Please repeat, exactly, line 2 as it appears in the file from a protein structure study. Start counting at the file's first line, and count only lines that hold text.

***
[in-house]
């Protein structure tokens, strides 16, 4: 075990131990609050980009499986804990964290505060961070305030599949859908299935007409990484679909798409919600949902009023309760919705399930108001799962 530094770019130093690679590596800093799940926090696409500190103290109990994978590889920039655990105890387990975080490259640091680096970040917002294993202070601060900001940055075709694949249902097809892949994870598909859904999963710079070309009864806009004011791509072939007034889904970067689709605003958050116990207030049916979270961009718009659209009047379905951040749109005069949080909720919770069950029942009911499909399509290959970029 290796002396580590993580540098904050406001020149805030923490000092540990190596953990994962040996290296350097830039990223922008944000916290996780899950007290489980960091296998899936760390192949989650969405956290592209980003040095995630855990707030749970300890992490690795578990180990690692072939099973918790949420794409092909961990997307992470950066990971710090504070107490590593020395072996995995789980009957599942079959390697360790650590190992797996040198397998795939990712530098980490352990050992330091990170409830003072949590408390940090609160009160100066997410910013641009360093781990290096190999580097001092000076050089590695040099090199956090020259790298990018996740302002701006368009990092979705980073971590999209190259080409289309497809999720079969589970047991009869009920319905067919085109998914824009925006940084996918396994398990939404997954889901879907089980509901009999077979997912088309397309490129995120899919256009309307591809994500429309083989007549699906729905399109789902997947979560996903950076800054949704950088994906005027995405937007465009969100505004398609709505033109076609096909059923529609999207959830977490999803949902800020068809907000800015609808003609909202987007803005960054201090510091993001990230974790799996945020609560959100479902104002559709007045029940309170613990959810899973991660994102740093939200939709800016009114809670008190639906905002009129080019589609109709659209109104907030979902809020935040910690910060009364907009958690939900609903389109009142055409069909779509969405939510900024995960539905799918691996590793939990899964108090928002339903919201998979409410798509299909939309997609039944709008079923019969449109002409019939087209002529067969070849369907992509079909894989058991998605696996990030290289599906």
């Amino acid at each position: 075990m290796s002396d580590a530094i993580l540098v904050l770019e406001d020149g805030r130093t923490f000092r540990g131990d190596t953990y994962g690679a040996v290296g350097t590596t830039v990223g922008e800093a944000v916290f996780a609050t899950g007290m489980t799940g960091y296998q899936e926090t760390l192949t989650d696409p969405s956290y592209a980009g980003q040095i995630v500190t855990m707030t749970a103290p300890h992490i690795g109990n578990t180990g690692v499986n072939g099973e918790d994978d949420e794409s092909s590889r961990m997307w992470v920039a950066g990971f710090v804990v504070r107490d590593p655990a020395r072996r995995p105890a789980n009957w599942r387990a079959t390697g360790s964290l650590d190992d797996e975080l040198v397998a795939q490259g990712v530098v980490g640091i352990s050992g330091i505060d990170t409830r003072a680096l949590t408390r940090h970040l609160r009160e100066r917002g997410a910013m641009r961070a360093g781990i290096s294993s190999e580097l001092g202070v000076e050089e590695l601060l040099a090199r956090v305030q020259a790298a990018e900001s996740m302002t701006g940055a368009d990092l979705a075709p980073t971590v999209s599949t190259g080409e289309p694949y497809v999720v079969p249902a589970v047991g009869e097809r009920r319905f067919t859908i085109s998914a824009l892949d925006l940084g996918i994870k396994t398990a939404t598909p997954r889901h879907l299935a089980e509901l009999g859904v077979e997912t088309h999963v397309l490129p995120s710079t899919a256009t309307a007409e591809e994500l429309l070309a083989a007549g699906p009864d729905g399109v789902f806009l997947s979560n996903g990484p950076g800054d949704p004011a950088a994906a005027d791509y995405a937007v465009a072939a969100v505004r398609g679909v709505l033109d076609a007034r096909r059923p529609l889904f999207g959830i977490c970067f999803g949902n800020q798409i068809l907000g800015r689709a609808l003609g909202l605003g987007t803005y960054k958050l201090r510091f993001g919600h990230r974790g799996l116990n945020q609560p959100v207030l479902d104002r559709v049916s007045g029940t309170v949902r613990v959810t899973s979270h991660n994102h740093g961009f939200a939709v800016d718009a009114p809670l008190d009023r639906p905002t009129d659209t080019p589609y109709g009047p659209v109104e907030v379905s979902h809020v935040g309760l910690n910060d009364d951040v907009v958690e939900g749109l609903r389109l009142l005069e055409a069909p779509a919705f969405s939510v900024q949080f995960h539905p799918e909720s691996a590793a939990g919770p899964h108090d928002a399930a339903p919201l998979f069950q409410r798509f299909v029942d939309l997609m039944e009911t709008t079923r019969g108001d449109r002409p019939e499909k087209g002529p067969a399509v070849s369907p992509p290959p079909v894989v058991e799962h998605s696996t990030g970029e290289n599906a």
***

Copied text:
């Protein structure tokens, strides 16, 4: 075990131990609050980009499986804990964290505060961070305030599949859908299935007409990484679909798409919600949902009023309760919705399930108001799962 530094770019130093690679590596800093799940926090696409500190103290109990994978590889920039655990105890387990975080490259640091680096970040917002294993202070601060900001940055075709694949249902097809892949994870598909859904999963710079070309009864806009004011791509072939007034889904970067689709605003958050116990207030049916979270961009718009659209009047379905951040749109005069949080909720919770069950029942009911499909399509290959970029 290796002396580590993580540098904050406001020149805030923490000092540990190596953990994962040996290296350097830039990223922008944000916290996780899950007290489980960091296998899936760390192949989650969405956290592209980003040095995630855990707030749970300890992490690795578990180990690692072939099973918790949420794409092909961990997307992470950066990971710090504070107490590593020395072996995995789980009957599942079959390697360790650590190992797996040198397998795939990712530098980490352990050992330091990170409830003072949590408390940090609160009160100066997410910013641009360093781990290096190999580097001092000076050089590695040099090199956090020259790298990018996740302002701006368009990092979705980073971590999209190259080409289309497809999720079969589970047991009869009920319905067919085109998914824009925006940084996918396994398990939404997954889901879907089980509901009999077979997912088309397309490129995120899919256009309307591809994500429309083989007549699906729905399109789902997947979560996903950076800054949704950088994906005027995405937007465009969100505004398609709505033109076609096909059923529609999207959830977490999803949902800020068809907000800015609808003609909202987007803005960054201090510091993001990230974790799996945020609560959100479902104002559709007045029940309170613990959810899973991660994102740093939200939709800016009114809670008190639906905002009129080019589609109709659209109104907030979902809020935040910690910060009364907009958690939900609903389109009142055409069909779509969405939510900024995960539905799918691996590793939990899964108090928002339903919201998979409410798509299909939309997609039944709008079923019969449109002409019939087209002529067969070849369907992509079909894989058991998605696996990030290289599906």